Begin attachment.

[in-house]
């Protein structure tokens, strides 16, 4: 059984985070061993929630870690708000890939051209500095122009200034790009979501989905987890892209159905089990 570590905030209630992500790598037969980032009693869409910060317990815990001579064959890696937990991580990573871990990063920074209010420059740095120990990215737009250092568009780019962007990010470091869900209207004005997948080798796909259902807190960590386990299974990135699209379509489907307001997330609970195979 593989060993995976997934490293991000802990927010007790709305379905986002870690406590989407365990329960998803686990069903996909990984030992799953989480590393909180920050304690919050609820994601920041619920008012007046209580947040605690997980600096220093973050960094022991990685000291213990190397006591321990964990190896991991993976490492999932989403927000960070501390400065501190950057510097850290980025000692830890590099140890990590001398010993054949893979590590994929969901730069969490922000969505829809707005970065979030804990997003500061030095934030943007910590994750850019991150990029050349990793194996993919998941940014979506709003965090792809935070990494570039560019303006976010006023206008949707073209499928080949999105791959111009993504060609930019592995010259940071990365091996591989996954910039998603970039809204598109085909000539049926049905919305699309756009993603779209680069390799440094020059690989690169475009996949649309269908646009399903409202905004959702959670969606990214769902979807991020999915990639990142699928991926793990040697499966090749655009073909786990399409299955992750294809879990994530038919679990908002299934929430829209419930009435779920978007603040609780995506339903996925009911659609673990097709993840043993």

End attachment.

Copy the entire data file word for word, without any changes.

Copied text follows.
[in-house]
């Protein structure tokens, strides 16, 4: 059984985070061993929630870690708000890939051209500095122009200034790009979501989905987890892209159905089990 570590905030209630992500790598037969980032009693869409910060317990815990001579064959890696937990991580990573871990990063920074209010420059740095120990990215737009250092568009780019962007990010470091869900209207004005997948080798796909259902807190960590386990299974990135699209379509489907307001997330609970195979 593989060993995976997934490293991000802990927010007790709305379905986002870690406590989407365990329960998803686990069903996909990984030992799953989480590393909180920050304690919050609820994601920041619920008012007046209580947040605690997980600096220093973050960094022991990685000291213990190397006591321990964990190896991991993976490492999932989403927000960070501390400065501190950057510097850290980025000692830890590099140890990590001398010993054949893979590590994929969901730069969490922000969505829809707005970065979030804990997003500061030095934030943007910590994750850019991150990029050349990793194996993919998941940014979506709003965090792809935070990494570039560019303006976010006023206008949707073209499928080949999105791959111009993504060609930019592995010259940071990365091996591989996954910039998603970039809204598109085909000539049926049905919305699309756009993603779209680069390799440094020059690989690169475009996949649309269908646009399903409202905004959702959670969606990214769902979807991020999915990639990142699928991926793990040697499966090749655009073909786990399409299955992750294809879990994530038919679990908002299934929430829209419930009435779920978007603040609780995506339903996925009911659609673990097709993840043993």